Twelve Royal Marines participated in a laboratory study of a passive lower limb exoskeleton. Participants stood for 5 min in a semi-squatting posture in the laboratory while performing the Sustained Attention to Response Test (SART), repeated on separate days while wearing and without the exoskeleton. Performance on the SART was degraded when the semi-squatting posture was adopted and did not recover after 15 min of rest. The SART was rated as less frustrating when the exoskeleton was worn, while less time pressure and task conflict were reported and the need to exert self-control to maintain the posture was rated lower. There was no effect of the exoskeleton on SART performance. However, subjects’ increase in heart rate when squatting, without the exoskeleton, was positively correlated with an increase in their SART error rate. The findings are discussed in relation to the cognitive demands of performing physically demanding tasks and the possibility that new technologies designed to enhance human physical ability may also improve cognitive capacity.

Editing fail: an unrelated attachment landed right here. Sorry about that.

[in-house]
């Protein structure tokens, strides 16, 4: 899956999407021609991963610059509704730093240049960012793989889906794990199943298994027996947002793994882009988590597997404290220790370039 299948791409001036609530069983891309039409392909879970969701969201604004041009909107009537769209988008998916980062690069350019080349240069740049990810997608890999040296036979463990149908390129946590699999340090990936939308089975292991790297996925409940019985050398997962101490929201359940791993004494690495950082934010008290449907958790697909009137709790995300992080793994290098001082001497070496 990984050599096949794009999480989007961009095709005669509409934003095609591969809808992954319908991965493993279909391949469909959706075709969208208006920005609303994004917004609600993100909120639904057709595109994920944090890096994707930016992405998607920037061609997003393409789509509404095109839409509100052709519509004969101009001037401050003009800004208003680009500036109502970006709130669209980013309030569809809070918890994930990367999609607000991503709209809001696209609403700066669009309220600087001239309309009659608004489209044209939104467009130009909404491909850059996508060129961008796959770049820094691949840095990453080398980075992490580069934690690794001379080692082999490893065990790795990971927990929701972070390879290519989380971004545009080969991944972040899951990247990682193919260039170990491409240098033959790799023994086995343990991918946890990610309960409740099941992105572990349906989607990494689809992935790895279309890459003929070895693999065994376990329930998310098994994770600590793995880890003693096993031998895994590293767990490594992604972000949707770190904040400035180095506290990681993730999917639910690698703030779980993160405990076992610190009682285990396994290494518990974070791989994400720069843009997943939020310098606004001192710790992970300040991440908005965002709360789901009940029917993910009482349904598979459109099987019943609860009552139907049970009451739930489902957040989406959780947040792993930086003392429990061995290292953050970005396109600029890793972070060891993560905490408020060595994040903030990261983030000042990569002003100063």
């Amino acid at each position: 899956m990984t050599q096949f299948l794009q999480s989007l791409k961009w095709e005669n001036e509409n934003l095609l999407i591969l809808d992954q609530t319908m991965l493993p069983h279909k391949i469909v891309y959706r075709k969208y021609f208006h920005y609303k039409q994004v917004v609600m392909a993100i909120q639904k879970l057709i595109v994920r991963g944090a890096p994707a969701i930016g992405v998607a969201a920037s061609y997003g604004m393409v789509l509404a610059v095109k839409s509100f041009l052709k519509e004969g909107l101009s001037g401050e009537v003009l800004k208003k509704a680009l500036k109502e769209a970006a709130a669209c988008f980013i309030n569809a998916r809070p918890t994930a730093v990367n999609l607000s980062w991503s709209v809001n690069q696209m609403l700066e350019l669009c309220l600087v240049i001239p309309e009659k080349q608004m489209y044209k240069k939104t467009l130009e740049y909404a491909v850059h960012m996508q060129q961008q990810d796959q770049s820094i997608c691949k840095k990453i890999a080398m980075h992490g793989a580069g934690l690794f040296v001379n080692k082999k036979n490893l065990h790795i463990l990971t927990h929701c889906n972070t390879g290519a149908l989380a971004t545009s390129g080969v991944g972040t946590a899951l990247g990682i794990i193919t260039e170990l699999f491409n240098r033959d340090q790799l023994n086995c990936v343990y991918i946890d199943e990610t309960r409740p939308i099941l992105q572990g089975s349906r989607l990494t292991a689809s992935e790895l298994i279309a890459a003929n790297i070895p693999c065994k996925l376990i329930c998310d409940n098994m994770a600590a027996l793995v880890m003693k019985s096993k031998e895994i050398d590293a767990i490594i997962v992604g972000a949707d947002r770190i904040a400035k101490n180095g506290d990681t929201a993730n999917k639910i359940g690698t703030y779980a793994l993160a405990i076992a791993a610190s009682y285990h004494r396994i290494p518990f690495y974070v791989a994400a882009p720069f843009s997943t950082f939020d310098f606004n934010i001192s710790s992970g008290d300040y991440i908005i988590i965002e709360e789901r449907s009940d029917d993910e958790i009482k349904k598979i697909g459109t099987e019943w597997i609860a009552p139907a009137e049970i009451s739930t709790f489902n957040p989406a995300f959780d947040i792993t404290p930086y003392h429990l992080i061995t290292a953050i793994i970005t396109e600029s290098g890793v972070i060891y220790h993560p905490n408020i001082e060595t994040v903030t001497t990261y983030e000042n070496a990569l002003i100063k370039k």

International Journal of Industrial Ergonomics – Elsevier
Published: Jul 1, 2018
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